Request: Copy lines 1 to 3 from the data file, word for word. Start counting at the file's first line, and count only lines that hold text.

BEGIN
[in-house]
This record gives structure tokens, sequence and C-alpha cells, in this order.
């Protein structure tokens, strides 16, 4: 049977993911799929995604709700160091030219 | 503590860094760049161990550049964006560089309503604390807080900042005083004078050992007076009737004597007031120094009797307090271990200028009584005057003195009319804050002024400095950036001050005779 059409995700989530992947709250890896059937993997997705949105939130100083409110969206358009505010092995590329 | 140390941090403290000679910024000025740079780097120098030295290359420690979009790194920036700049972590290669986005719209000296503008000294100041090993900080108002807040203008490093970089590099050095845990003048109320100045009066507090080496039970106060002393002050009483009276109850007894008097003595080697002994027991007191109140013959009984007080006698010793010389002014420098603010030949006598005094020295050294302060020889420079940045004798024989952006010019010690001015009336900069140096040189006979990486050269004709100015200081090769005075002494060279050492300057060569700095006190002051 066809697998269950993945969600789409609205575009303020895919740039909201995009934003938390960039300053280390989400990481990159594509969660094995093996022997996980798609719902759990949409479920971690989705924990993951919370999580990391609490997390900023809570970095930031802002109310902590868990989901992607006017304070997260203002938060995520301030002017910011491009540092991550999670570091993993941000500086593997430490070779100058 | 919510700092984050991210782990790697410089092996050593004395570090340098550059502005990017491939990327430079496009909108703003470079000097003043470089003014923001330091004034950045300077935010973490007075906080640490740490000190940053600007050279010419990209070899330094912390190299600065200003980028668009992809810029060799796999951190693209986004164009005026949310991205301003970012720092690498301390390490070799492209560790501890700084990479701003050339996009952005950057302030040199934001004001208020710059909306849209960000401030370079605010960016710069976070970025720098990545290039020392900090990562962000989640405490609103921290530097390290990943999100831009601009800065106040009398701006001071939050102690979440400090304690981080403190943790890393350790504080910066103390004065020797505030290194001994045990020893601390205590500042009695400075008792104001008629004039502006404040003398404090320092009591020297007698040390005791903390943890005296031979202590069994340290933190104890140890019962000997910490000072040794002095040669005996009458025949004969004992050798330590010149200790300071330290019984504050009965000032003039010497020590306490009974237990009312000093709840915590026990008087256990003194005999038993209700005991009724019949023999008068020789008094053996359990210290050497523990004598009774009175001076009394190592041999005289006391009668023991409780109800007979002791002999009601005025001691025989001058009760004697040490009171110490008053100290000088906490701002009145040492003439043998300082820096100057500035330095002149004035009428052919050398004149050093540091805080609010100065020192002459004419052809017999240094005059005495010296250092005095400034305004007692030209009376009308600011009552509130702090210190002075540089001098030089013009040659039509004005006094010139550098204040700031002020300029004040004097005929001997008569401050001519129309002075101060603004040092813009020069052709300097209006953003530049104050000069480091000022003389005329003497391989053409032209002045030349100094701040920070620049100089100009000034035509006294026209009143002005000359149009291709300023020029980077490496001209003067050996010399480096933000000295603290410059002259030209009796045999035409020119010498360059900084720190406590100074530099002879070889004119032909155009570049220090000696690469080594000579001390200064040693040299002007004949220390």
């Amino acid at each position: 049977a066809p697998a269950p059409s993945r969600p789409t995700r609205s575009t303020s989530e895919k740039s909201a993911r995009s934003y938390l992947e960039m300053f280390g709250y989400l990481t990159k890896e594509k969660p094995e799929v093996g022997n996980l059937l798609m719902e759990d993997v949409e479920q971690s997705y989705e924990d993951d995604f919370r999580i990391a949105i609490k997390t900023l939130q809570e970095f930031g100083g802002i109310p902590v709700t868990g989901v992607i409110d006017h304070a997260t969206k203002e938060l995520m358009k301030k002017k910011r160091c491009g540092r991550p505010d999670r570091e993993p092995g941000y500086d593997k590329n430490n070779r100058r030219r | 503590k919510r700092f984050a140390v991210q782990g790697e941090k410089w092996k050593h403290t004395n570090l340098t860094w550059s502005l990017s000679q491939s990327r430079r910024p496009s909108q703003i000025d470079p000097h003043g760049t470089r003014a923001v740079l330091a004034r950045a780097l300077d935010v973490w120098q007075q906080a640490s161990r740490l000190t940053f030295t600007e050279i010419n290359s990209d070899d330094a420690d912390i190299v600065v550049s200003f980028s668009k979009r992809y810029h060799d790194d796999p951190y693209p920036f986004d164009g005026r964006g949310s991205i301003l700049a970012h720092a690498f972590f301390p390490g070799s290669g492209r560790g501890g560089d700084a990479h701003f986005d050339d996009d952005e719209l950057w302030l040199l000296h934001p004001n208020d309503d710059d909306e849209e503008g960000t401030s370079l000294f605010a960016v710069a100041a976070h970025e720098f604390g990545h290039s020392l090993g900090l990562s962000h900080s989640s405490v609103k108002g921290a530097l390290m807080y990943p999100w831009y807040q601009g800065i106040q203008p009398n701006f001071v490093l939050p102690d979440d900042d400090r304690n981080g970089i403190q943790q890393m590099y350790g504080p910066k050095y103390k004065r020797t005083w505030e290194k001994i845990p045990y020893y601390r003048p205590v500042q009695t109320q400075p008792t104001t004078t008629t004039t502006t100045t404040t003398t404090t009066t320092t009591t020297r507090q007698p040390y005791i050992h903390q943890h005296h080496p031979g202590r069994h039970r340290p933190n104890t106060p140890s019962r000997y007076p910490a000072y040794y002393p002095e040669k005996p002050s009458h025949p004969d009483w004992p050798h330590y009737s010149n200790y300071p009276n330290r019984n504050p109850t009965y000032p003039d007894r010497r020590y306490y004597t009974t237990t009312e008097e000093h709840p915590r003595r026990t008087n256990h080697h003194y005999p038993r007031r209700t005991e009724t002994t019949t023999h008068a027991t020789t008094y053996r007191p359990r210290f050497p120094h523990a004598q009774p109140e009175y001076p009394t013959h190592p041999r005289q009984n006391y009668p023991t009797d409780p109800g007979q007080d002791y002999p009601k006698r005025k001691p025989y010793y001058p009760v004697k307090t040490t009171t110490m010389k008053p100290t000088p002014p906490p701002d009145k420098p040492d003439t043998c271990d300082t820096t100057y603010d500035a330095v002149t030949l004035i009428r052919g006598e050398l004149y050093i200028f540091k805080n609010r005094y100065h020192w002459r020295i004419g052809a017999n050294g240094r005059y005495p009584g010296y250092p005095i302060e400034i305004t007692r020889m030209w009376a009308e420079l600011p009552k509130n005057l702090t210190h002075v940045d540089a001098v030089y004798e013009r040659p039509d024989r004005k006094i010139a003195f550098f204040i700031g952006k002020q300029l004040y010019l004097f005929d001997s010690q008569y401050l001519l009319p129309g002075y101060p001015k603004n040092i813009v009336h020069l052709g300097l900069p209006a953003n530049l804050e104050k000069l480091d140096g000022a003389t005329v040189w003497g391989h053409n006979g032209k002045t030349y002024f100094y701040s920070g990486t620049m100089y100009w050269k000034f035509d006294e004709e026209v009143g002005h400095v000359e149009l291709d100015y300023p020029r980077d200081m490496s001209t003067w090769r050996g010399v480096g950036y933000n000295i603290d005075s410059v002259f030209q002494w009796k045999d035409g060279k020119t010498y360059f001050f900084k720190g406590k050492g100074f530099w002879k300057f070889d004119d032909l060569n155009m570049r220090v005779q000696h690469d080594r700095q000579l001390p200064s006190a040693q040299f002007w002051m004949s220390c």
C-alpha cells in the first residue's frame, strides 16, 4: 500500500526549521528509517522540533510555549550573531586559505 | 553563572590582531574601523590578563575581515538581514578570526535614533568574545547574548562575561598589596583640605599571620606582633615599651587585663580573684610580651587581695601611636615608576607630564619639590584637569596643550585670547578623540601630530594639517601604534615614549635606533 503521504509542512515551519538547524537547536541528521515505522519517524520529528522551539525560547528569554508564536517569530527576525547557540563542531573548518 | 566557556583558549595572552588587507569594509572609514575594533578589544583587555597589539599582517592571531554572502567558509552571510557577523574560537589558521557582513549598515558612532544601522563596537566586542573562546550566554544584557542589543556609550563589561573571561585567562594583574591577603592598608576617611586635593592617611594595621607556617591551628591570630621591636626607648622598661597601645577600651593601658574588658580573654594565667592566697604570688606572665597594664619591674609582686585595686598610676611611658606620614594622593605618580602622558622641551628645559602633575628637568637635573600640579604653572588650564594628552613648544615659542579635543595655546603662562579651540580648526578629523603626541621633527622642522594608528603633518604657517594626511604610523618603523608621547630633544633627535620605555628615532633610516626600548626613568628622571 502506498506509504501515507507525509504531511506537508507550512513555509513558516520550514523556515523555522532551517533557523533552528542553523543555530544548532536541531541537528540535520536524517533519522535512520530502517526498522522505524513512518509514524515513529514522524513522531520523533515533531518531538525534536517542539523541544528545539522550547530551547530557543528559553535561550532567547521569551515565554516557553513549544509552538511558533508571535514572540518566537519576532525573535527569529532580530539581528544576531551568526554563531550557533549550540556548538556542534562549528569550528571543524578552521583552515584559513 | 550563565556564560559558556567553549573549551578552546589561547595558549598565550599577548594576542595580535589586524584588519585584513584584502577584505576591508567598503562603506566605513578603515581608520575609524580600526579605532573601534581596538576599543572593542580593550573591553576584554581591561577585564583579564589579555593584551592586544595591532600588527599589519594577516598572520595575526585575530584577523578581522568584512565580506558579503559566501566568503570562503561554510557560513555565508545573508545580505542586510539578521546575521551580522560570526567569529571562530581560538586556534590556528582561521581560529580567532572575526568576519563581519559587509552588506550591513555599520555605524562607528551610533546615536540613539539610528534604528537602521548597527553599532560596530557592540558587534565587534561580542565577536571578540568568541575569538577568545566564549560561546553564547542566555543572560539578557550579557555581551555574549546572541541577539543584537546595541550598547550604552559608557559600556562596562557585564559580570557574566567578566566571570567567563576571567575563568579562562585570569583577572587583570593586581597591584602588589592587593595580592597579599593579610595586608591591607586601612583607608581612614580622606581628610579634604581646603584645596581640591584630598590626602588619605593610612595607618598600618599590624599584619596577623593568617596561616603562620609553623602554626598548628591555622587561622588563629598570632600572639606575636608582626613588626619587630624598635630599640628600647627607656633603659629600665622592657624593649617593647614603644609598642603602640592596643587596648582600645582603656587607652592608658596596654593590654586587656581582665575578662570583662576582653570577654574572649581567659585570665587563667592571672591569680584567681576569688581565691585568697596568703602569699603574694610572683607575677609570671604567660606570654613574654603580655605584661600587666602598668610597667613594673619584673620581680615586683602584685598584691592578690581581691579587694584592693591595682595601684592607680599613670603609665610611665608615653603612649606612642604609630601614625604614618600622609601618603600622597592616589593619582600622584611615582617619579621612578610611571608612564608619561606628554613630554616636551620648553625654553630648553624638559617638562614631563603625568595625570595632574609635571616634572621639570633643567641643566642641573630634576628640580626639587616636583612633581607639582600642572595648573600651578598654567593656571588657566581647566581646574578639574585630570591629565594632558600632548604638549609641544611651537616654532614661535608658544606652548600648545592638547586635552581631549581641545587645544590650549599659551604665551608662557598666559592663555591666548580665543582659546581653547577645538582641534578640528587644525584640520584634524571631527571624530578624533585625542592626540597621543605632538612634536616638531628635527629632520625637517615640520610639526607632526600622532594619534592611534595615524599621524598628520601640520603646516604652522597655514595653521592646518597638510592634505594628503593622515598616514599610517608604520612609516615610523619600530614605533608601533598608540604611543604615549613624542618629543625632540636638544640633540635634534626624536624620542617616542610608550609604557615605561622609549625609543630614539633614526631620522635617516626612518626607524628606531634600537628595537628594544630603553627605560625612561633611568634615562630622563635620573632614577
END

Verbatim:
[in-house]
This record gives structure tokens, sequence and C-alpha cells, in this order.
């Protein structure tokens, strides 16, 4: 049977993911799929995604709700160091030219 | 503590860094760049161990550049964006560089309503604390807080900042005083004078050992007076009737004597007031120094009797307090271990200028009584005057003195009319804050002024400095950036001050005779 059409995700989530992947709250890896059937993997997705949105939130100083409110969206358009505010092995590329 | 140390941090403290000679910024000025740079780097120098030295290359420690979009790194920036700049972590290669986005719209000296503008000294100041090993900080108002807040203008490093970089590099050095845990003048109320100045009066507090080496039970106060002393002050009483009276109850007894008097003595080697002994027991007191109140013959009984007080006698010793010389002014420098603010030949006598005094020295050294302060020889420079940045004798024989952006010019010690001015009336900069140096040189006979990486050269004709100015200081090769005075002494060279050492300057060569700095006190002051 066809697998269950993945969600789409609205575009303020895919740039909201995009934003938390960039300053280390989400990481990159594509969660094995093996022997996980798609719902759990949409479920971690989705924990993951919370999580990391609490997390900023809570970095930031802002109310902590868990989901992607006017304070997260203002938060995520301030002017910011491009540092991550999670570091993993941000500086593997430490070779100058 | 919510700092984050991210782990790697410089092996050593004395570090340098550059502005990017491939990327430079496009909108703003470079000097003043470089003014923001330091004034950045300077935010973490007075906080640490740490000190940053600007050279010419990209070899330094912390190299600065200003980028668009992809810029060799796999951190693209986004164009005026949310991205301003970012720092690498301390390490070799492209560790501890700084990479701003050339996009952005950057302030040199934001004001208020710059909306849209960000401030370079605010960016710069976070970025720098990545290039020392900090990562962000989640405490609103921290530097390290990943999100831009601009800065106040009398701006001071939050102690979440400090304690981080403190943790890393350790504080910066103390004065020797505030290194001994045990020893601390205590500042009695400075008792104001008629004039502006404040003398404090320092009591020297007698040390005791903390943890005296031979202590069994340290933190104890140890019962000997910490000072040794002095040669005996009458025949004969004992050798330590010149200790300071330290019984504050009965000032003039010497020590306490009974237990009312000093709840915590026990008087256990003194005999038993209700005991009724019949023999008068020789008094053996359990210290050497523990004598009774009175001076009394190592041999005289006391009668023991409780109800007979002791002999009601005025001691025989001058009760004697040490009171110490008053100290000088906490701002009145040492003439043998300082820096100057500035330095002149004035009428052919050398004149050093540091805080609010100065020192002459004419052809017999240094005059005495010296250092005095400034305004007692030209009376009308600011009552509130702090210190002075540089001098030089013009040659039509004005006094010139550098204040700031002020300029004040004097005929001997008569401050001519129309002075101060603004040092813009020069052709300097209006953003530049104050000069480091000022003389005329003497391989053409032209002045030349100094701040920070620049100089100009000034035509006294026209009143002005000359149009291709300023020029980077490496001209003067050996010399480096933000000295603290410059002259030209009796045999035409020119010498360059900084720190406590100074530099002879070889004119032909155009570049220090000696690469080594000579001390200064040693040299002007004949220390």